Traders on the floor of the New York Stock Exchange.

Source: NYSE

The S&P 500 fell from a record high Thursday as investors await further details on the Federal Reserve’s plan to withdraw monetary stimulus from the central bank’s annual symposium on Friday.

Traders also watched new developments in Afghanistan, adding to risk averse sentiment. At least eleven U.S. Marines and one Navy medic were killed after two explosions outside Kabul airport on Thursday, the Associated Press reported.

The Dow Jones Industrial average lost around 159 points, or 0.4%. The S&P 500 and the Nasdaq Composite were also down 0.4%. Both the S&P 500 and the Nasdaq Composite closed at record highs on Wednesday, with the S&P 500 briefly trading above 4,500 for the first time.

Mixed economic data did little to change the bad mood. Initial weekly jobless claims stood at 353,000, the Labor Department reported Thursday, up slightly from 349,000 the previous week and more than economists expected.

Economic growth in the second quarter was 6.6% according to the second reading by the Department of Commerce published on Thursday. That was a slight upward correction from the previously reported 6.5% annual increase, but slightly lower than the Dow Jones estimate of 6.7%.

The Fed’s much-anticipated Jackson Hole Symposium will be held virtually on Friday this year, with many central bank speakers making comments to the media starting Thursday. At the event, central bankers could report on their plan to slow down the Fed’s monthly bond purchases.

Esther George, president of the Kansas City Fed, told CNBC Thursday morning that “given the progress we’ve seen,” a Fed throttling is “appropriate”, although she did not specify when she thought it should begin.

“If you look at the job growth last month, the month before, if you look at the current level of inflation, I would think that the level of housing we are currently offering is probably not needed in this scenario,” she said “So I would be ready to talk about tapers sooner rather than later.”

James Bullard, president of the St. Louis Fed, said the central bank should begin this effort soon and complete it by the end of March to prevent the US economy from overheating.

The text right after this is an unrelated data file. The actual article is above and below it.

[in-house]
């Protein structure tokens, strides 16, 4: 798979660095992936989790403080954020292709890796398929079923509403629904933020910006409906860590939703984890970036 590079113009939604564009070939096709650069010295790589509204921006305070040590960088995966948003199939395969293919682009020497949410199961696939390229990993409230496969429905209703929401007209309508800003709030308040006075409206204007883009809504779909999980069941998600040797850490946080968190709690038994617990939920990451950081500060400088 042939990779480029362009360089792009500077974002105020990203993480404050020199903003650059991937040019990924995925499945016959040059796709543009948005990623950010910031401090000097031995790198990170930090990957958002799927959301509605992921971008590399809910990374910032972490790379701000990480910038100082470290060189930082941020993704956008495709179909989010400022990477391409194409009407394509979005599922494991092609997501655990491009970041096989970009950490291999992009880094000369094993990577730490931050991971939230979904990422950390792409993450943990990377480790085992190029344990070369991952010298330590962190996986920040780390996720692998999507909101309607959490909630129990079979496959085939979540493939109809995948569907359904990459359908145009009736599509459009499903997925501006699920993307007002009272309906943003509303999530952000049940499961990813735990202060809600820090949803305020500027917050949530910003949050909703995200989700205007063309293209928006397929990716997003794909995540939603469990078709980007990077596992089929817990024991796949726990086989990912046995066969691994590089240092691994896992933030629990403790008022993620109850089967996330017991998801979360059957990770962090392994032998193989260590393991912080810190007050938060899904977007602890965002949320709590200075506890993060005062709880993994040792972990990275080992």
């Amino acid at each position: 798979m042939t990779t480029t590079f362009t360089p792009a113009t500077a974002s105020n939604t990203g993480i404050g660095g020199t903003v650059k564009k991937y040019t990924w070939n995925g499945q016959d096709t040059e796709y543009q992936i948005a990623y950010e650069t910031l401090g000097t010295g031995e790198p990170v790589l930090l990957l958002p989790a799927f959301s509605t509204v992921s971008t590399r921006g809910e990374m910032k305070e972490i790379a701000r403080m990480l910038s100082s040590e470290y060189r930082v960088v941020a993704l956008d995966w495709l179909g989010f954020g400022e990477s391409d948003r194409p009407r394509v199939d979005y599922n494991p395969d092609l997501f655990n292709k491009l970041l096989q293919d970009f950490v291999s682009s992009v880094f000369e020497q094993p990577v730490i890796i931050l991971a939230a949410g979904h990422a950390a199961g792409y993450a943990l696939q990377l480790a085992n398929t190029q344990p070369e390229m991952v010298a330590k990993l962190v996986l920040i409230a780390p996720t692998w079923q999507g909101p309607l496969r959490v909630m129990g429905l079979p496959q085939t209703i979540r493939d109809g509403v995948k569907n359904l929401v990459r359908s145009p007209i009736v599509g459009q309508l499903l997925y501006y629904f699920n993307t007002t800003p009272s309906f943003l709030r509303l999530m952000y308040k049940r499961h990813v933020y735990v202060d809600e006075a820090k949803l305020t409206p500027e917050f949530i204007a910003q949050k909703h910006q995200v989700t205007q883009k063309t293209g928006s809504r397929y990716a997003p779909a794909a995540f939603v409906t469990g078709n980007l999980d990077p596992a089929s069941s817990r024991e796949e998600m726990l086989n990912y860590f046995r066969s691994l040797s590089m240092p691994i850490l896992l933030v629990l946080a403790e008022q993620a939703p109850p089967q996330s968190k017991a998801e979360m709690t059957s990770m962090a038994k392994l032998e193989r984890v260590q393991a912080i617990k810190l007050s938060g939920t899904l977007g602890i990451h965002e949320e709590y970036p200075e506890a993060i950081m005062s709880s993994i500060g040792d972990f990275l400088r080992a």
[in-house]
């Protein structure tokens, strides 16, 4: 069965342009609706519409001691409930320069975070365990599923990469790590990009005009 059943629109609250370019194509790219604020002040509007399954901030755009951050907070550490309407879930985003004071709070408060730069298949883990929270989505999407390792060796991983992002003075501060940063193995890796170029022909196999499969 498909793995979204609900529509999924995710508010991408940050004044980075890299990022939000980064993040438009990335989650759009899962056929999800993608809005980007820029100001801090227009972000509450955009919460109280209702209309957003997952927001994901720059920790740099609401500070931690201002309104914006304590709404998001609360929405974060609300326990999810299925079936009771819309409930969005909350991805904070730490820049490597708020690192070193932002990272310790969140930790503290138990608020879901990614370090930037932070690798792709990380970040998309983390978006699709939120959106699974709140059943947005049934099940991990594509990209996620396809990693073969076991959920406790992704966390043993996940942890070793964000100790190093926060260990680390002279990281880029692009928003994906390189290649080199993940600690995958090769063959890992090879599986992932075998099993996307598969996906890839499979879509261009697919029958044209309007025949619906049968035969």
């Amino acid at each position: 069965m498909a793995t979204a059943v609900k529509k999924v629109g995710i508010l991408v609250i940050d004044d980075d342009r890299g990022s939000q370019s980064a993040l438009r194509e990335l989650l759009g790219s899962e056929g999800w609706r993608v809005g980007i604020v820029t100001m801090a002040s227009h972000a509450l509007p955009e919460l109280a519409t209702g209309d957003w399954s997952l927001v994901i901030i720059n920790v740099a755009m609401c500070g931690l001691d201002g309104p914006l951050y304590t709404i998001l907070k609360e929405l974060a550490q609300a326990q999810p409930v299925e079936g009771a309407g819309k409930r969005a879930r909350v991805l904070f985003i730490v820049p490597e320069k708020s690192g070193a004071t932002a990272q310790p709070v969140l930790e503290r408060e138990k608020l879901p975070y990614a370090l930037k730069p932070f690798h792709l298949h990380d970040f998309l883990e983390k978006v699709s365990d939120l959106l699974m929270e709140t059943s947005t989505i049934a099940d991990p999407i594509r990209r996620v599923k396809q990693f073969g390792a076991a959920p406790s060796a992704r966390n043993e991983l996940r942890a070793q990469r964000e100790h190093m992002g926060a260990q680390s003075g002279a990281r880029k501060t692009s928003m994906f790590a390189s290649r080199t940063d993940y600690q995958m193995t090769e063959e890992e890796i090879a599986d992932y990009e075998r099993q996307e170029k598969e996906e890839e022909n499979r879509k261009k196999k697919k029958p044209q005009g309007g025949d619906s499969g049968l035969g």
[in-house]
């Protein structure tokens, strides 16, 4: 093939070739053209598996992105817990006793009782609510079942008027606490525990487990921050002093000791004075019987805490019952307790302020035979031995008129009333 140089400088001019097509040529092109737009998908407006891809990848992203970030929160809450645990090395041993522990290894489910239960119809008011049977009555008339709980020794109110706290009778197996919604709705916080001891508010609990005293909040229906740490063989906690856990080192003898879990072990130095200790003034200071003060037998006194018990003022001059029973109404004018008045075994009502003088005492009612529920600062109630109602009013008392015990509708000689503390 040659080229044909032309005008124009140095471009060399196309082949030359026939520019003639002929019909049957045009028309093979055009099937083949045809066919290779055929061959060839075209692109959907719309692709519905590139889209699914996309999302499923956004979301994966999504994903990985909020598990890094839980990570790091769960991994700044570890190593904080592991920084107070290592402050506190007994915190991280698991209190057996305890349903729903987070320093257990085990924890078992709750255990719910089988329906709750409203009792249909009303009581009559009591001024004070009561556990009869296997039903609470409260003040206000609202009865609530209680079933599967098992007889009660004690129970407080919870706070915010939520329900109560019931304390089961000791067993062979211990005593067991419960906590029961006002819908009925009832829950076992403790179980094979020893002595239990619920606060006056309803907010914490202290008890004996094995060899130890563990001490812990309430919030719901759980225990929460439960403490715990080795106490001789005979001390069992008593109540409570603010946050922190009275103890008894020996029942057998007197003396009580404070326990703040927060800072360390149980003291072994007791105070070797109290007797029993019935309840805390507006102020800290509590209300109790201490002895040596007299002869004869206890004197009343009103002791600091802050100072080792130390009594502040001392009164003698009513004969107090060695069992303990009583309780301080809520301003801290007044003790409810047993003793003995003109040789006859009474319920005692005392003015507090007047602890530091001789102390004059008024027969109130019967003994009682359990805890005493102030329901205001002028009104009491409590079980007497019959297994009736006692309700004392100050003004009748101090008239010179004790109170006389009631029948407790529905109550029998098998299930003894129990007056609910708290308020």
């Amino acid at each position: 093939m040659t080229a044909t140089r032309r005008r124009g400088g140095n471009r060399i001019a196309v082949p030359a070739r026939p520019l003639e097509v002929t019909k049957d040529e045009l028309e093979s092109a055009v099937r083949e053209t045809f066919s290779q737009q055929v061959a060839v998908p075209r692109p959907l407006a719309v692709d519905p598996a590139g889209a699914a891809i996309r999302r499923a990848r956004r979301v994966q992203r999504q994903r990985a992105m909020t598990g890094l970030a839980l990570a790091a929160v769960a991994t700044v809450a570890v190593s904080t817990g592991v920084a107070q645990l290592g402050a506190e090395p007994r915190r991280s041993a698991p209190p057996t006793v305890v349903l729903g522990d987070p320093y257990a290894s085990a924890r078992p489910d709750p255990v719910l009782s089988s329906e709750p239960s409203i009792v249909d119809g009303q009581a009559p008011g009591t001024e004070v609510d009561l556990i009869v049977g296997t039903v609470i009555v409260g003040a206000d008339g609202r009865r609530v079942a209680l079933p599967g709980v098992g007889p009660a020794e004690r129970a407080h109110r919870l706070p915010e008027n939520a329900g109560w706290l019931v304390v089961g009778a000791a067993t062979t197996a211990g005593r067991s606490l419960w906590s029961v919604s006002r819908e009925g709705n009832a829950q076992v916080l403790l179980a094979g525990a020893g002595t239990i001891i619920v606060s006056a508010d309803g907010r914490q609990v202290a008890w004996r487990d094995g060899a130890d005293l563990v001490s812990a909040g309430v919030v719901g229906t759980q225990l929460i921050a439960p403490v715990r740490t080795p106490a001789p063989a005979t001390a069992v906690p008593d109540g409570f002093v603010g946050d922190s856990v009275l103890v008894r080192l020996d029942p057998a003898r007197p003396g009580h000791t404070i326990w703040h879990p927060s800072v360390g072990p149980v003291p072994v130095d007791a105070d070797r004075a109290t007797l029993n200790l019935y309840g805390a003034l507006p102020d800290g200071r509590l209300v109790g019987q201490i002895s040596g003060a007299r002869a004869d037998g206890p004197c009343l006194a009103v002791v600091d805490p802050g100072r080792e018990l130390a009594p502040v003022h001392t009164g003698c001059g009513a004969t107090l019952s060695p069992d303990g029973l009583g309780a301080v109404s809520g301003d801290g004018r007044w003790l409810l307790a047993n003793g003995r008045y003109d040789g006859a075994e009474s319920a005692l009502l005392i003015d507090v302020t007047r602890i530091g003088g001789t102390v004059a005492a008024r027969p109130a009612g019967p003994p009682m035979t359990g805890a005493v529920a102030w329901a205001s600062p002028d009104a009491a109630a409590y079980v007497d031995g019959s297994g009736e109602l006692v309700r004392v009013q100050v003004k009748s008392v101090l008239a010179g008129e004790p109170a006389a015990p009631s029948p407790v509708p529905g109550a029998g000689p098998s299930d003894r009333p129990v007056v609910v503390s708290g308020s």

“I think we want to start the rejuvenation. The rejuvenation should be completed by the end of the first quarter of next year,” Bullard told CNBC on Thursday. “And then we can assess the situation and at that point we will be able to see if inflation has eased and if it has we will be in great shape. If it has not eased, we will we “have to be more aggressive to contain inflation.”

Salesforce tops the Dow, with its share price up 4% in the second quarter and a forecast that beat analysts’ estimates. Another cloud company, NetApp, gained more than 5%.

Zoom Video stocks rose more than 1.6% after Morgan Stanley upgraded the stock and forecast an 18% uptrend.

Shares in discount retailers Dollar Tree and Dollar General declined 11% and 4%, respectively, following the release of quarterly results. Abercrombie & Fitch slumped 10.5% as supply chain restrictions and delayed back-to-school purchases hurt sales.

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The benchmark ten-year government bond yield rose as high as 1.375% on Thursday, its highest level since the beginning of the month when it returned as high as 1.379% before pulling back.

“The yield on 10-year government bonds has continued to rise in the last few days and has exploded in [Wednesday’s] act and send a strong message that the US Delta variant of Covid may be peaking, which should build confidence, resume economic reopening and stimulate investment flows towards small caps and cyclical stocks, “said Jim Paulsen, Chief Investment Strategist at the Leuthold Group.

Chairman Jerome Powell will make remarks at the Fed summit on Friday. In response to the pandemic, the Federal Reserve has bought at least $ 120 billion a month in bonds to curb longer-term interest rates and stimulate economic growth.

“Expect investors to keep an eye on the Fed symposium for the remainder of this week for comments on the rate hike or the timing of rate hikes,” Paulsen said. “Either unexpected comments from the Fed or a failure or success in scaling 4,500 could add additional volatility to the equity and bond markets.”

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